« Pfizer: As We Speak? |
| Prasugrel Today? »
September 26, 2008
Imclone's Secret Admirer
So it seems that Bristol-Myers Squibb took my advice (yeah, sure) and made an insultingly incremental counteroffer for Imclone, raising their $60/share all the way to. . .$62. I was hoping for something more like $60.25 myself, but you can’t have everything. (I should send them a bill for consulting services and see how far that gets me).
Carl Icahn has replied in yet another public letter, saying that there must be more productive ways for BMS to enrich its lawyers. I notice that the folks at the Wall Street Journal’s Health Blog are getting tired of the extended correspondence between Icahn and BMS’s Jim Cornelius. Although I’m still enjoying the show, I can see where it will eventually pall.
Icahn claims that his mystery $70/share bidder is doing due diligence, which should be completed this weekend. You’d think that any due diligence worth the name would tell someone not to pay $70/share for Imclone while Erbitux is still tied up with Bristol-Myers Squibb and its successor’s status is still very much in doubt. Wouldn’t you? Just how long does it take to run those numbers, anyway? Especially in this financial market, with credit tightening and the investment banking community in chaos? Or is the whole thing just a load of. . .no, no, Carl Icahn wouldn’t stoop to tactics like that. And I am Marie of Rumania.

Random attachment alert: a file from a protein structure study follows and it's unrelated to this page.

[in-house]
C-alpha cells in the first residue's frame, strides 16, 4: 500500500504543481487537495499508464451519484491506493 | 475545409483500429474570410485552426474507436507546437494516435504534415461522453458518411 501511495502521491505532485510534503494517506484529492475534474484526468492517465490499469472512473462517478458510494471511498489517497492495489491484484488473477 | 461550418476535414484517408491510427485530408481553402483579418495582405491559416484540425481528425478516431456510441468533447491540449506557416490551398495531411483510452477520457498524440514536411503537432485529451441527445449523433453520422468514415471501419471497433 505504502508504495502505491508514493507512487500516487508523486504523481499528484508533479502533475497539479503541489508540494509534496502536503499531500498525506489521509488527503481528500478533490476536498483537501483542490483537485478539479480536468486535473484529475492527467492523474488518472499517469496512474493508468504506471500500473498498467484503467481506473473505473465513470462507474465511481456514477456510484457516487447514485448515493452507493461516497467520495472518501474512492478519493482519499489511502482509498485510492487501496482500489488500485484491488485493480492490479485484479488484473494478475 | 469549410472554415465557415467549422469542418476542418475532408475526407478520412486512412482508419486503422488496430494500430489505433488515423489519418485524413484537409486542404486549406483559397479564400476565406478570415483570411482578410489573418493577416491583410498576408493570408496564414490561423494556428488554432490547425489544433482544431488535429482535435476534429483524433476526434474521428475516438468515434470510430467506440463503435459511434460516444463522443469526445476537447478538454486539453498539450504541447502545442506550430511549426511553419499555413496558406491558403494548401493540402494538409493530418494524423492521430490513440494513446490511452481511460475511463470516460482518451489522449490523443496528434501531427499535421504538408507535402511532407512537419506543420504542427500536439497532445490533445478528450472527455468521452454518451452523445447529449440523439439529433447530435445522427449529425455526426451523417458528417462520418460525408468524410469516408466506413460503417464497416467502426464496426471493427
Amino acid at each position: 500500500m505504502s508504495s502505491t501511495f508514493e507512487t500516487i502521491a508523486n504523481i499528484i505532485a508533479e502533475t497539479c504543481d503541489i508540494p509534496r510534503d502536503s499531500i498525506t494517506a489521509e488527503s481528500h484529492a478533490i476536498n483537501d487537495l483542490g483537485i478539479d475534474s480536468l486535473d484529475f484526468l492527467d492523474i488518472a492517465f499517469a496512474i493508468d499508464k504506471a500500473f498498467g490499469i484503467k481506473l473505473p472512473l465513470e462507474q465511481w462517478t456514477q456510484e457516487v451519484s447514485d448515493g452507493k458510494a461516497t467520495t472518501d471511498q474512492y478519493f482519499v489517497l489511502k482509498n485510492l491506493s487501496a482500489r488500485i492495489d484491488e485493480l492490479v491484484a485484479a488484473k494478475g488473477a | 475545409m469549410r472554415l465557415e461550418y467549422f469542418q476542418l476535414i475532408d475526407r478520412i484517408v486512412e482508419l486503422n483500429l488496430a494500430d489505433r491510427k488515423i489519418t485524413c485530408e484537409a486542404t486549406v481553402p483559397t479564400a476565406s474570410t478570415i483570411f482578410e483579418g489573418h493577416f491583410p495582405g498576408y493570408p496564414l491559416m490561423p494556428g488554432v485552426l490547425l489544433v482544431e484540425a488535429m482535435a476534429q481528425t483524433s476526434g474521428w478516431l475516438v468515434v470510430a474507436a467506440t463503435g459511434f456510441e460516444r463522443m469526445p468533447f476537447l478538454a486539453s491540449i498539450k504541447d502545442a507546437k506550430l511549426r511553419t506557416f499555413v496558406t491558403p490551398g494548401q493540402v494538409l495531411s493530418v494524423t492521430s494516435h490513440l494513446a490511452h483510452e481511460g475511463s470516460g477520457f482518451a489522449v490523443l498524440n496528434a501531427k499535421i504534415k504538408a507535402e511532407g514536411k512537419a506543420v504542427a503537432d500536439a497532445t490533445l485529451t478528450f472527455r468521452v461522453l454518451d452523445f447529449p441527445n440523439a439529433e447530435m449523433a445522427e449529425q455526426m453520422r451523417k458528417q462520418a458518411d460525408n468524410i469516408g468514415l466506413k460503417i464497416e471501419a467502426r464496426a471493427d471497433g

My prediction: 64% chance that the companies agree, with much face-saving theater, at a price of about $65 per share. 35% chance that the whole business falls apart for now, due to the uncertainly about IMC-11F8. And that leftover 1% chance is that there really is a $70/share bidder.
+ TrackBacks (0) | Category: Business and Markets
POST A COMMENT
- RELATED ENTRIES
- Shire's Replagal Problems: An Inside Look?
- Bungled Structure, And How
- Roche Closes Nutley, Once Its US R&D Home
- The Next Five Years in the Drug Industry
- A Kinase Inhibitor Learns Something New
- The Good Ol' Friedel-Crafts
- Merck's Madagascar Marketing Mess
- Scientific Literacy: Where Do You Stop?